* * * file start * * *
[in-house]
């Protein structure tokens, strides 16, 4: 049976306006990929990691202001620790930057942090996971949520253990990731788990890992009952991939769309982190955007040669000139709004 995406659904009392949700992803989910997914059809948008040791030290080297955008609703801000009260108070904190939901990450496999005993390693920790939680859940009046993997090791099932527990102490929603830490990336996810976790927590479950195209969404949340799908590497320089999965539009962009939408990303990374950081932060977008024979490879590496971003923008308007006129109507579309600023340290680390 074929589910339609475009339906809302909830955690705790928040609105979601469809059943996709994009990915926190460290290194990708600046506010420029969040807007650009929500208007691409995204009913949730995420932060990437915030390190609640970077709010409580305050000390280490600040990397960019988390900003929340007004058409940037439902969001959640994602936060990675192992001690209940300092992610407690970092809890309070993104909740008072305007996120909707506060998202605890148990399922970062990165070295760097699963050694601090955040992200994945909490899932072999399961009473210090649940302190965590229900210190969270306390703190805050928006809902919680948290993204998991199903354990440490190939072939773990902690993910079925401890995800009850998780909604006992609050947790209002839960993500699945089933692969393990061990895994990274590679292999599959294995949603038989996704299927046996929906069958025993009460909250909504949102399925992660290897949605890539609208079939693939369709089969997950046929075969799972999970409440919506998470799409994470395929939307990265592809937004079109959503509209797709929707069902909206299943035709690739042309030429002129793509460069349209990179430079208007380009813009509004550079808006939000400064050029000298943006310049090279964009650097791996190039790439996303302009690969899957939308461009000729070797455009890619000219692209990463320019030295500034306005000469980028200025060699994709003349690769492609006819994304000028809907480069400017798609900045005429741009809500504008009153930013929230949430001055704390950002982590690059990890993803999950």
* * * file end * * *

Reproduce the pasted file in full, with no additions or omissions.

[in-house]
């Protein structure tokens, strides 16, 4: 049976306006990929990691202001620790930057942090996971949520253990990731788990890992009952991939769309982190955007040669000139709004 995406659904009392949700992803989910997914059809948008040791030290080297955008609703801000009260108070904190939901990450496999005993390693920790939680859940009046993997090791099932527990102490929603830490990336996810976790927590479950195209969404949340799908590497320089999965539009962009939408990303990374950081932060977008024979490879590496971003923008308007006129109507579309600023340290680390 074929589910339609475009339906809302909830955690705790928040609105979601469809059943996709994009990915926190460290290194990708600046506010420029969040807007650009929500208007691409995204009913949730995420932060990437915030390190609640970077709010409580305050000390280490600040990397960019988390900003929340007004058409940037439902969001959640994602936060990675192992001690209940300092992610407690970092809890309070993104909740008072305007996120909707506060998202605890148990399922970062990165070295760097699963050694601090955040992200994945909490899932072999399961009473210090649940302190965590229900210190969270306390703190805050928006809902919680948290993204998991199903354990440490190939072939773990902690993910079925401890995800009850998780909604006992609050947790209002839960993500699945089933692969393990061990895994990274590679292999599959294995949603038989996704299927046996929906069958025993009460909250909504949102399925992660290897949605890539609208079939693939369709089969997950046929075969799972999970409440919506998470799409994470395929939307990265592809937004079109959503509209797709929707069902909206299943035709690739042309030429002129793509460069349209990179430079208007380009813009509004550079808006939000400064050029000298943006310049090279964009650097791996190039790439996303302009690969899957939308461009000729070797455009890619000219692209990463320019030295500034306005000469980028200025060699994709003349690769492609006819994304000028809907480069400017798609900045005429741009809500504008009153930013929230949430001055704390950002982590690059990890993803999950």